Dungeness crab puffs

Time 1 hour 50 minutes
Yields Makes about 4 dozen 1-inch puffs
Dungeness crab puffs

Pastry dough


Position a rack in the upper third of the oven and heat the oven to 400 degrees. In a small saucepan, bring one-half cup water, butter, salt, sugar and white pepper to a boil, and simmer until the butter is completely melted and the mixture looks milky, about 2 to 3 minutes.


Remove the pan from the heat and all at once dump in the flour. Stir until a rather firm ball forms.


Dry the dough by returning the pan to medium-low heat and cook the dough, stirring constantly, flattening the ball to expose as much of the surface as possible to the heat. Cook until you see little bubbles of butter oozing from the paste and a sandy film of paste appears on the bottom of the pan, 5 or 6 minutes.


Remove from the heat and beat in the eggs, about a third at a time, stirring briskly to incorporate the egg into the dough as quickly and thoroughly as possible before adding another portion of egg. Stir vigorously. At first, the mixture will loosen and separate, but as you continue beating, it will come back together, thicken and become shiny and sticky.


Butter a cookie sheet generously and rinse it under cold water. (The water will evaporate while the puffs bake and prevent the bottoms from scorching.) Fit a plain nozzle into a pastry bag and fill the bag with the dough. Pipe balls about 1 inch in diameter onto the cookie sheet, leaving about 2 inches in between for expansion during cooking. You can also use two spoons to scoop out the dough and form it into balls.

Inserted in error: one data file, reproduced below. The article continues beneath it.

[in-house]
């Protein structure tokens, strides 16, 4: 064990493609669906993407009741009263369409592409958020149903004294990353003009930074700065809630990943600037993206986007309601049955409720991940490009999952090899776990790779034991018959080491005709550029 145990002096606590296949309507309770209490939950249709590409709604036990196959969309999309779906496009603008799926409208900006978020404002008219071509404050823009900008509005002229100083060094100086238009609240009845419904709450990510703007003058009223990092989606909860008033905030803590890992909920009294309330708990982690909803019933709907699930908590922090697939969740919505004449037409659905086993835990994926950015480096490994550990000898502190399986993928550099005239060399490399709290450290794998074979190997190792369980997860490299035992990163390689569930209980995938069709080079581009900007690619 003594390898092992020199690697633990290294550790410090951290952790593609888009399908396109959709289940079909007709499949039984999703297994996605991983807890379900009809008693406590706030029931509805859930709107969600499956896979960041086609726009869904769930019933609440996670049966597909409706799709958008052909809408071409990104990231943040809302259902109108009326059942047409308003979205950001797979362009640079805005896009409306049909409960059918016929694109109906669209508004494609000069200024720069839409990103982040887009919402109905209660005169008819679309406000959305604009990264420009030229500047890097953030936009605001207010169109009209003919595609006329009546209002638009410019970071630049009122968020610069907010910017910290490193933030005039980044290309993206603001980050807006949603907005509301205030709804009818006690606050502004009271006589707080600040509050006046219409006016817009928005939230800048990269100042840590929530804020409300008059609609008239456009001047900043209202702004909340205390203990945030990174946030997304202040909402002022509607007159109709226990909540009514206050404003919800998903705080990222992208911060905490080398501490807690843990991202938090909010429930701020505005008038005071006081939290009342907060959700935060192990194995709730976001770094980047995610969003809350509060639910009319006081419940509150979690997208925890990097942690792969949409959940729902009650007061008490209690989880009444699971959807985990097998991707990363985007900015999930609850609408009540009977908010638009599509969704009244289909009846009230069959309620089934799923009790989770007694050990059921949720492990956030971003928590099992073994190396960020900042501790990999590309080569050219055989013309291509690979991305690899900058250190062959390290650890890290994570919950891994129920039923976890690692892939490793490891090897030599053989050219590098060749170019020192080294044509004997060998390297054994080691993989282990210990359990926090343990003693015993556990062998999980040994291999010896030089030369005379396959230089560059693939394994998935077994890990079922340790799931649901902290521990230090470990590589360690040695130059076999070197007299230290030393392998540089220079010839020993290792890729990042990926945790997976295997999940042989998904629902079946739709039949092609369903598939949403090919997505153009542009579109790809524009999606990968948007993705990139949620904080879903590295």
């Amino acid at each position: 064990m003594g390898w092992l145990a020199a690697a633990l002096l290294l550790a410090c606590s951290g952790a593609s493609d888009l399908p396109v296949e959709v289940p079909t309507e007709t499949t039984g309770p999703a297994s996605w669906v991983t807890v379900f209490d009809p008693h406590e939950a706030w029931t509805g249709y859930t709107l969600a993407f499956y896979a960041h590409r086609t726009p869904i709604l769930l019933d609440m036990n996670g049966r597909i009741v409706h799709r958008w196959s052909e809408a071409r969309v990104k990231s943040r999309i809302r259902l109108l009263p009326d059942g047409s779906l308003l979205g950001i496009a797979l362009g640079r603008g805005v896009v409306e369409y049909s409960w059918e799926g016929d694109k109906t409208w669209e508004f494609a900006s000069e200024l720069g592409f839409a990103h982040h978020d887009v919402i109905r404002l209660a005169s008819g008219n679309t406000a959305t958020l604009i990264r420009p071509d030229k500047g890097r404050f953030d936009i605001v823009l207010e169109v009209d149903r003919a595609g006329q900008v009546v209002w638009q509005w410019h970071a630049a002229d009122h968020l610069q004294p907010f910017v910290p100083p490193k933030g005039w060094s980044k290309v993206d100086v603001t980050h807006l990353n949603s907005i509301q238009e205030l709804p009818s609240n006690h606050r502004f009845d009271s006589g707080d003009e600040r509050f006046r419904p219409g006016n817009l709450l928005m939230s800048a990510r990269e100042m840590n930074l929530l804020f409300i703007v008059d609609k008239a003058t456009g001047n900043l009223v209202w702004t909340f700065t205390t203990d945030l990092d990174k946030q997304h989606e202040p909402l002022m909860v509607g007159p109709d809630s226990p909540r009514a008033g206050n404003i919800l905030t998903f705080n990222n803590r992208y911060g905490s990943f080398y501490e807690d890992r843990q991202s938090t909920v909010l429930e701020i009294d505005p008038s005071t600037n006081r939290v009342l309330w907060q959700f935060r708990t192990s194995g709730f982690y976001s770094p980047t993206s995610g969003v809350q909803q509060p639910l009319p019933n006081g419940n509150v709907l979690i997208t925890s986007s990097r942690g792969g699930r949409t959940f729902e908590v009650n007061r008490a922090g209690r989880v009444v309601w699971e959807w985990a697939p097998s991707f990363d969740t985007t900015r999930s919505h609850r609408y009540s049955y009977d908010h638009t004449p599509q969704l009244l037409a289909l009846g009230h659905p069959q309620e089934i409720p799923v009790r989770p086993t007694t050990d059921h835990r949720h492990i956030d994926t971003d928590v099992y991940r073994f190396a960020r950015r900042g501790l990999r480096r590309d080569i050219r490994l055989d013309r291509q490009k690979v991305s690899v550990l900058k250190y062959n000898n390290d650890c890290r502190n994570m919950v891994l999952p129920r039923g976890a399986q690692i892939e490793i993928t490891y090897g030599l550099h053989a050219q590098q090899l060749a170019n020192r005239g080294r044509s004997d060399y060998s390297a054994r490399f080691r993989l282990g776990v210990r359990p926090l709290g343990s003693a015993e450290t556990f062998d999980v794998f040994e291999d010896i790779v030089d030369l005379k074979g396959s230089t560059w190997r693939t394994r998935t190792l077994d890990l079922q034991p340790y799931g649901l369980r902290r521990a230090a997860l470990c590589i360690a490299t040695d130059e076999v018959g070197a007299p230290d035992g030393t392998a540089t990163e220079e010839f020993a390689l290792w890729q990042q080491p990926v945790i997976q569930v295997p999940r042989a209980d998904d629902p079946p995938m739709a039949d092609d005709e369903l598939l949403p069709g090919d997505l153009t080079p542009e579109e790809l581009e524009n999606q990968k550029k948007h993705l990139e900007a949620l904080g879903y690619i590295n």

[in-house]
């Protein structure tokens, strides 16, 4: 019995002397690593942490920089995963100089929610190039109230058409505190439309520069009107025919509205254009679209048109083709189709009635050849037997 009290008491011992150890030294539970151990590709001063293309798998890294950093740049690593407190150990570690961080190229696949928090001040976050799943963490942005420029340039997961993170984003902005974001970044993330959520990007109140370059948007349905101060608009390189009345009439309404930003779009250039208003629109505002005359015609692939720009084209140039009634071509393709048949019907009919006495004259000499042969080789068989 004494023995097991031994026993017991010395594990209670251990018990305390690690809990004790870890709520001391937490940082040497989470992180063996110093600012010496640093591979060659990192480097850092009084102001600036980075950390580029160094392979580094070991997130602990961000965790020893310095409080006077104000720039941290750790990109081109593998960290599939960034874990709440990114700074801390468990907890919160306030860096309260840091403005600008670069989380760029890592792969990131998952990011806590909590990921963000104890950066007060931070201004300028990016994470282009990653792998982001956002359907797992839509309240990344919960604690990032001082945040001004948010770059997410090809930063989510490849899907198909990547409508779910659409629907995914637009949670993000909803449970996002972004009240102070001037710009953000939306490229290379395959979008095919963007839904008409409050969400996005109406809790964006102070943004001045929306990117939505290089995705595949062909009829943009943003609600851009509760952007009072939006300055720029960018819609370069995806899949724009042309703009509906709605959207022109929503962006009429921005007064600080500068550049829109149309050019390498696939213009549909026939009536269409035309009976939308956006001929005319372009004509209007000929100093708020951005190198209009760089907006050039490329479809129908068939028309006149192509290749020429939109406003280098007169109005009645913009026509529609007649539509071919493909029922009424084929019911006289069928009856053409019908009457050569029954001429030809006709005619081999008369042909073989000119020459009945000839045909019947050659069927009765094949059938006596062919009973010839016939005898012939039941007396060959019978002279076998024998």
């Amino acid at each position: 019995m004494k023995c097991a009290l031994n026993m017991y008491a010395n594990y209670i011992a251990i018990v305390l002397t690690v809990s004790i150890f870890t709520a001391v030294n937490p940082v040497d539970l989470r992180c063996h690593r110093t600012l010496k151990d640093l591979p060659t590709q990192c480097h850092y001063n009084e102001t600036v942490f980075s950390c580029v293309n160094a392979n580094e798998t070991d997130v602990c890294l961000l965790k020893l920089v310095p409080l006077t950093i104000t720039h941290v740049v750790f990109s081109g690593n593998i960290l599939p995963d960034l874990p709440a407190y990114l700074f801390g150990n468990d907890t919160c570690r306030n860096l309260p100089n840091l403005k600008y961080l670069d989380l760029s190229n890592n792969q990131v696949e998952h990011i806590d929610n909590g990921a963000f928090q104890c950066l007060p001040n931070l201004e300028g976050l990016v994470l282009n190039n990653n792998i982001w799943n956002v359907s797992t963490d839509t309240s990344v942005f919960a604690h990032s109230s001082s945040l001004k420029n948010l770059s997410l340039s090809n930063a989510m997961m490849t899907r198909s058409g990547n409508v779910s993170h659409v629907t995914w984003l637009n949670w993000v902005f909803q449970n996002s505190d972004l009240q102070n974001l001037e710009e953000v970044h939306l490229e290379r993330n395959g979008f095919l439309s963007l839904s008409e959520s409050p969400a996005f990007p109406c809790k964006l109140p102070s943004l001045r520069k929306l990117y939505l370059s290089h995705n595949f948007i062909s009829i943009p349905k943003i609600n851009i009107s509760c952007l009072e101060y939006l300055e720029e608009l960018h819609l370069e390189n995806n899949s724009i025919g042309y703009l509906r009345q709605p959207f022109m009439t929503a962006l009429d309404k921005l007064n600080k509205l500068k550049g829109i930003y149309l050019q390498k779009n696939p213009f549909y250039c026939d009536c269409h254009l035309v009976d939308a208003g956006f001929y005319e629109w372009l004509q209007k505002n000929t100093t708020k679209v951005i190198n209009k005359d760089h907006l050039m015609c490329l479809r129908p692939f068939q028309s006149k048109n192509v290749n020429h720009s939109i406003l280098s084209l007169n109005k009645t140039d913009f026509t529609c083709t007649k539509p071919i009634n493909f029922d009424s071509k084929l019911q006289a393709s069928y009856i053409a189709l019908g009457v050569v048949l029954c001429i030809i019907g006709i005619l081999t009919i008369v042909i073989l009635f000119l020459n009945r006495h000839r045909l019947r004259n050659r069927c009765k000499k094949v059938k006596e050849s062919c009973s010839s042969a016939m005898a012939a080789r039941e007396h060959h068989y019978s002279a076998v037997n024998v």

Bake the puffs until they are dry and brown, about 30 minutes. Use a paring knife to cut a slit in each puff, then return them to the oven for 5 to 10 minutes to finish browning and drying. Do not let them scorch.


Remove the puffs to a wire rack and let them cool. The puffs can be prepared 8 hours in advance and stored on the wire rack at room temperature.

Dungeness crab salad


Cut the radishes in half and then cut them crosswise in moderately thin slices. They should be thick enough that they crunch, but not so thick they dominate the crab. Combine the sliced radishes, crab, mayonnaise, chives, tarragon and vinegar in a mixing bowl and stir to combine. Taste and add salt if necessary. You should have about 2 cups of salad. (The recipe can be made to this point and refrigerated, tightly covered, up to 8 hours in advance.)


Slice the top third off of each cream puff shell using a serrated knife. Pull out any moist dough from the center and discard (the better you dry the dough after you’ve added the flour, the less you’ll have to throw away).


Spoon a heaping teaspoon of crab salad into the center of each shell and replace the lid. It should sit jauntily on top. Serve within an hour.

This dough is my standard savory pate a choux, which I learned from Madeleine Kamman.

Russ Parsons is a former food writer and columnist at the Los Angeles Times.
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